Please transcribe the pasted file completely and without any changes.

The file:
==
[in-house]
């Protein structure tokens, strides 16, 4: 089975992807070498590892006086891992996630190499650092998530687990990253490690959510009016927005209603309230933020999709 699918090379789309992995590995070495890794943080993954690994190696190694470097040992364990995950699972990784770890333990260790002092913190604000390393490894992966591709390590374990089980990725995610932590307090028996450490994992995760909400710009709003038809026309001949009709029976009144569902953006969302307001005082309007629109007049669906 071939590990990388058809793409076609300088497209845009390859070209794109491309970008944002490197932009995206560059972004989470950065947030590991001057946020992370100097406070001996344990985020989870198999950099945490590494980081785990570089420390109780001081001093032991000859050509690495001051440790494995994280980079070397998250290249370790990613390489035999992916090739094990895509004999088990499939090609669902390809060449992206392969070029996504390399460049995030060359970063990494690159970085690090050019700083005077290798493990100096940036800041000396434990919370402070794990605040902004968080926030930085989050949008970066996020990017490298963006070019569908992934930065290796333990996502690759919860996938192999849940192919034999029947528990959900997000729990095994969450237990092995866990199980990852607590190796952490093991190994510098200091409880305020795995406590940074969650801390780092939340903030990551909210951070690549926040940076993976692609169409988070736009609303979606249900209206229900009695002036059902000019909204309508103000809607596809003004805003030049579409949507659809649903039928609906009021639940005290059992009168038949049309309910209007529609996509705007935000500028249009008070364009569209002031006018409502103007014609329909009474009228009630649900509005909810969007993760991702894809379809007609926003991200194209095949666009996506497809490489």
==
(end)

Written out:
[in-house]
């Protein structure tokens, strides 16, 4: 089975992807070498590892006086891992996630190499650092998530687990990253490690959510009016927005209603309230933020999709 699918090379789309992995590995070495890794943080993954690994190696190694470097040992364990995950699972990784770890333990260790002092913190604000390393490894992966591709390590374990089980990725995610932590307090028996450490994992995760909400710009709003038809026309001949009709029976009144569902953006969302307001005082309007629109007049669906 071939590990990388058809793409076609300088497209845009390859070209794109491309970008944002490197932009995206560059972004989470950065947030590991001057946020992370100097406070001996344990985020989870198999950099945490590494980081785990570089420390109780001081001093032991000859050509690495001051440790494995994280980079070397998250290249370790990613390489035999992916090739094990895509004999088990499939090609669902390809060449992206392969070029996504390399460049995030060359970063990494690159970085690090050019700083005077290798493990100096940036800041000396434990919370402070794990605040902004968080926030930085989050949008970066996020990017490298963006070019569908992934930065290796333990996502690759919860996938192999849940192919034999029947528990959900997000729990095994969450237990092995866990199980990852607590190796952490093991190994510098200091409880305020795995406590940074969650801390780092939340903030990551909210951070690549926040940076993976692609169409988070736009609303979606249900209206229900009695002036059902000019909204309508103000809607596809003004805003030049579409949507659809649903039928609906009021639940005290059992009168038949049309309910209007529609996509705007935000500028249009008070364009569209002031006018409502103007014609329909009474009228009630649900509005909810969007993760991702894809379809007609926003991200194209095949666009996506497809490489």